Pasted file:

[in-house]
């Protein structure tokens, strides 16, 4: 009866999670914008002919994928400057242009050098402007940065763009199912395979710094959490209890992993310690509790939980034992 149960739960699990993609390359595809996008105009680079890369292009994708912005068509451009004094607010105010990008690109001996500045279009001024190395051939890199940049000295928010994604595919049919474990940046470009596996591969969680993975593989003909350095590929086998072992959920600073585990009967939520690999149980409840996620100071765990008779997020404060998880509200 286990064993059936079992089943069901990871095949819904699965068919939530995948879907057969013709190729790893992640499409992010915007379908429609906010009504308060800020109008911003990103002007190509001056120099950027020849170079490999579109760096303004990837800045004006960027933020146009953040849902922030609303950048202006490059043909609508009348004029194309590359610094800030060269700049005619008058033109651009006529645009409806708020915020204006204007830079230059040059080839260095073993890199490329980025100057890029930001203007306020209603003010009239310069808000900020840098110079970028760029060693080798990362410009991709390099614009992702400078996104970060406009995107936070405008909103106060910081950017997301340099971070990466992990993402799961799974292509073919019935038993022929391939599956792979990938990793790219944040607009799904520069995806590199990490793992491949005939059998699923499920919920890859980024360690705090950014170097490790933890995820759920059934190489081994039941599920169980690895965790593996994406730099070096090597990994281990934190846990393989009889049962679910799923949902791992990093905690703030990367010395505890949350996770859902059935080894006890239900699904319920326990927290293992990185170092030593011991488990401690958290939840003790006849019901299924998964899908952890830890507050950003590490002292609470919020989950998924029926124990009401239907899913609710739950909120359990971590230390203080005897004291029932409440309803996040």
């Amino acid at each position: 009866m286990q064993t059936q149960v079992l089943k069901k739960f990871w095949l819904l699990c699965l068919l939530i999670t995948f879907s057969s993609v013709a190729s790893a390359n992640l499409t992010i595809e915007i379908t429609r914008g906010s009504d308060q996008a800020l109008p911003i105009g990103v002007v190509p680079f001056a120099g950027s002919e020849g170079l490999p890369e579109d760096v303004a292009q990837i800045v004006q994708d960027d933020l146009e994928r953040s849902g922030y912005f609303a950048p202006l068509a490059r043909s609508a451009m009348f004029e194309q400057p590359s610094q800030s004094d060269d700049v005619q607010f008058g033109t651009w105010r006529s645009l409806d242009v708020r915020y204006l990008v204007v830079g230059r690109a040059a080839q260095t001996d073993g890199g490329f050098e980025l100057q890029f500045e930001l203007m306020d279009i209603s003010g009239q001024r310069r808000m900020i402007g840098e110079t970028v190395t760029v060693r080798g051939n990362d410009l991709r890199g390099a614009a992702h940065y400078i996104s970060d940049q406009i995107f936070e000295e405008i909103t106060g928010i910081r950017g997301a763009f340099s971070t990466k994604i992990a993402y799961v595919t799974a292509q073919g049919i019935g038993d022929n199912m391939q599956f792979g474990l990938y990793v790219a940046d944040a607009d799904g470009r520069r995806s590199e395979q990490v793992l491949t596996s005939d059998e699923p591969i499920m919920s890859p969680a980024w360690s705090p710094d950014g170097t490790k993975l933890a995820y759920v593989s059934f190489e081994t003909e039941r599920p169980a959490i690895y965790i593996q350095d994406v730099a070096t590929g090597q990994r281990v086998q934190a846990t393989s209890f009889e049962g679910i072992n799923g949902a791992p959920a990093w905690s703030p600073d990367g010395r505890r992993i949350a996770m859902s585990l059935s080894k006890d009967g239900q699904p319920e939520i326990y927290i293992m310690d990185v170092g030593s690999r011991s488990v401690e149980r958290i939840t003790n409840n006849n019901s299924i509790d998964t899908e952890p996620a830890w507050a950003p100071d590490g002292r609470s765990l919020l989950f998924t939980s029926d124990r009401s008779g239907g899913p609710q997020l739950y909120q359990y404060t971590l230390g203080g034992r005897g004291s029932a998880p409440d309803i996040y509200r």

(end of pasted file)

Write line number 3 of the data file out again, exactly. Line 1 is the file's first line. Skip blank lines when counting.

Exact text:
């Amino acid at each position: 009866m286990q064993t059936q149960v079992l089943k069901k739960f990871w095949l819904l699990c699965l068919l939530i999670t995948f879907s057969s993609v013709a190729s790893a390359n992640l499409t992010i595809e915007i379908t429609r914008g906010s009504d308060q996008a800020l109008p911003i105009g990103v002007v190509p680079f001056a120099g950027s002919e020849g170079l490999p890369e579109d760096v303004a292009q990837i800045v004006q994708d960027d933020l146009e994928r953040s849902g922030y912005f609303a950048p202006l068509a490059r043909s609508a451009m009348f004029e194309q400057p590359s610094q800030s004094d060269d700049v005619q607010f008058g033109t651009w105010r006529s645009l409806d242009v708020r915020y204006l990008v204007v830079g230059r690109a040059a080839q260095t001996d073993g890199g490329f050098e980025l100057q890029f500045e930001l203007m306020d279009i209603s003010g009239q001024r310069r808000m900020i402007g840098e110079t970028v190395t760029v060693r080798g051939n990362d410009l991709r890199g390099a614009a992702h940065y400078i996104s970060d940049q406009i995107f936070e000295e405008i909103t106060g928010i910081r950017g997301a763009f340099s971070t990466k994604i992990a993402y799961v595919t799974a292509q073919g049919i019935g038993d022929n199912m391939q599956f792979g474990l990938y990793v790219a940046d944040a607009d799904g470009r520069r995806s590199e395979q990490v793992l491949t596996s005939d059998e699923p591969i499920m919920s890859p969680a980024w360690s705090p710094d950014g170097t490790k993975l933890a995820y759920v593989s059934f190489e081994t003909e039941r599920p169980a959490i690895y965790i593996q350095d994406v730099a070096t590929g090597q990994r281990v086998q934190a846990t393989s209890f009889e049962g679910i072992n799923g949902a791992p959920a990093w905690s703030p600073d990367g010395r505890r992993i949350a996770m859902s585990l059935s080894k006890d009967g239900q699904p319920e939520i326990y927290i293992m310690d990185v170092g030593s690999r011991s488990v401690e149980r958290i939840t003790n409840n006849n019901s299924i509790d998964t899908e952890p996620a830890w507050a950003p100071d590490g002292r609470s765990l919020l989950f998924t939980s029926d124990r009401s008779g239907g899913p609710q997020l739950y909120q359990y404060t971590l230390g203080g034992r005897g004291s029932a998880p409440d309803i996040y509200r």